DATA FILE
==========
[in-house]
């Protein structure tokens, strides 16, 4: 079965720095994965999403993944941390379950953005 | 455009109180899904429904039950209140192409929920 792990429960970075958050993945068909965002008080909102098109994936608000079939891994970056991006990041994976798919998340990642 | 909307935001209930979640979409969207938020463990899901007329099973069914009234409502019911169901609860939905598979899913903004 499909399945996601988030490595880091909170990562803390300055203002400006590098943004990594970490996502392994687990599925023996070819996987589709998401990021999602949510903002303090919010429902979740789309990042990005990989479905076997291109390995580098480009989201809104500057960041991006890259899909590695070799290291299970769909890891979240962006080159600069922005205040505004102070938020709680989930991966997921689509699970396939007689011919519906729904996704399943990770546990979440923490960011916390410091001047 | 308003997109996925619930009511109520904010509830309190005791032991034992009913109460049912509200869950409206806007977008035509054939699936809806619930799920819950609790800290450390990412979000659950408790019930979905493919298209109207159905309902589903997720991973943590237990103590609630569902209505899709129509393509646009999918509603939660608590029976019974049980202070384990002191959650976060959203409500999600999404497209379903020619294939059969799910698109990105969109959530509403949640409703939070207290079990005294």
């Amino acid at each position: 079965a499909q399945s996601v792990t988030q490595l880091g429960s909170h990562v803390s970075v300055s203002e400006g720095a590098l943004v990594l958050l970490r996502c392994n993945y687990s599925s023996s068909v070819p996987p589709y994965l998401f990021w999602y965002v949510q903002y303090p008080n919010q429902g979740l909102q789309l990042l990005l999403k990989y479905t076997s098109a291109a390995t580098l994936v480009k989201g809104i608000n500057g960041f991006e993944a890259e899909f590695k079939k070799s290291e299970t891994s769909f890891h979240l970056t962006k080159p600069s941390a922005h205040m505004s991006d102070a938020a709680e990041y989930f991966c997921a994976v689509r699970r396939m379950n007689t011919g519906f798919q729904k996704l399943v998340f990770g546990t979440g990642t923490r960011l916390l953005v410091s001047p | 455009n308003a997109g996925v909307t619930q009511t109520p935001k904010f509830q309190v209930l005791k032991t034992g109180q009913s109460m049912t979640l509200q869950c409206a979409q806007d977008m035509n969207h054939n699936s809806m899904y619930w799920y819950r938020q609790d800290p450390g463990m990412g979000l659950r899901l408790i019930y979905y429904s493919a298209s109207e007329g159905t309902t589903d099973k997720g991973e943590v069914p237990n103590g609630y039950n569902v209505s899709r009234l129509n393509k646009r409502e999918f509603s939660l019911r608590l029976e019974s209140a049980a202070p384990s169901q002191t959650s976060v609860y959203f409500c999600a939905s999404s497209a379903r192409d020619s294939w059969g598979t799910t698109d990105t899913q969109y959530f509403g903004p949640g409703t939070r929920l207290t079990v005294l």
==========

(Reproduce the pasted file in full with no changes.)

[in-house]
């Protein structure tokens, strides 16, 4: 079965720095994965999403993944941390379950953005 | 455009109180899904429904039950209140192409929920 792990429960970075958050993945068909965002008080909102098109994936608000079939891994970056991006990041994976798919998340990642 | 909307935001209930979640979409969207938020463990899901007329099973069914009234409502019911169901609860939905598979899913903004 499909399945996601988030490595880091909170990562803390300055203002400006590098943004990594970490996502392994687990599925023996070819996987589709998401990021999602949510903002303090919010429902979740789309990042990005990989479905076997291109390995580098480009989201809104500057960041991006890259899909590695070799290291299970769909890891979240962006080159600069922005205040505004102070938020709680989930991966997921689509699970396939007689011919519906729904996704399943990770546990979440923490960011916390410091001047 | 308003997109996925619930009511109520904010509830309190005791032991034992009913109460049912509200869950409206806007977008035509054939699936809806619930799920819950609790800290450390990412979000659950408790019930979905493919298209109207159905309902589903997720991973943590237990103590609630569902209505899709129509393509646009999918509603939660608590029976019974049980202070384990002191959650976060959203409500999600999404497209379903020619294939059969799910698109990105969109959530509403949640409703939070207290079990005294």
């Amino acid at each position: 079965a499909q399945s996601v792990t988030q490595l880091g429960s909170h990562v803390s970075v300055s203002e400006g720095a590098l943004v990594l958050l970490r996502c392994n993945y687990s599925s023996s068909v070819p996987p589709y994965l998401f990021w999602y965002v949510q903002y303090p008080n919010q429902g979740l909102q789309l990042l990005l999403k990989y479905t076997s098109a291109a390995t580098l994936v480009k989201g809104i608000n500057g960041f991006e993944a890259e899909f590695k079939k070799s290291e299970t891994s769909f890891h979240l970056t962006k080159p600069s941390a922005h205040m505004s991006d102070a938020a709680e990041y989930f991966c997921a994976v689509r699970r396939m379950n007689t011919g519906f798919q729904k996704l399943v998340f990770g546990t979440g990642t923490r960011l916390l953005v410091s001047p | 455009n308003a997109g996925v909307t619930q009511t109520p935001k904010f509830q309190v209930l005791k032991t034992g109180q009913s109460m049912t979640l509200q869950c409206a979409q806007d977008m035509n969207h054939n699936s809806m899904y619930w799920y819950r938020q609790d800290p450390g463990m990412g979000l659950r899901l408790i019930y979905y429904s493919a298209s109207e007329g159905t309902t589903d099973k997720g991973e943590v069914p237990n103590g609630y039950n569902v209505s899709r009234l129509n393509k646009r409502e999918f509603s939660l019911r608590l029976e019974s209140a049980a202070p384990s169901q002191t959650s976060v609860y959203f409500c999600a939905s999404s497209a379903r192409d020619s294939w059969g598979t799910t698109d990105t899913q969109y959530f509403g903004p949640g409703t939070r929920l207290t079990v005294l």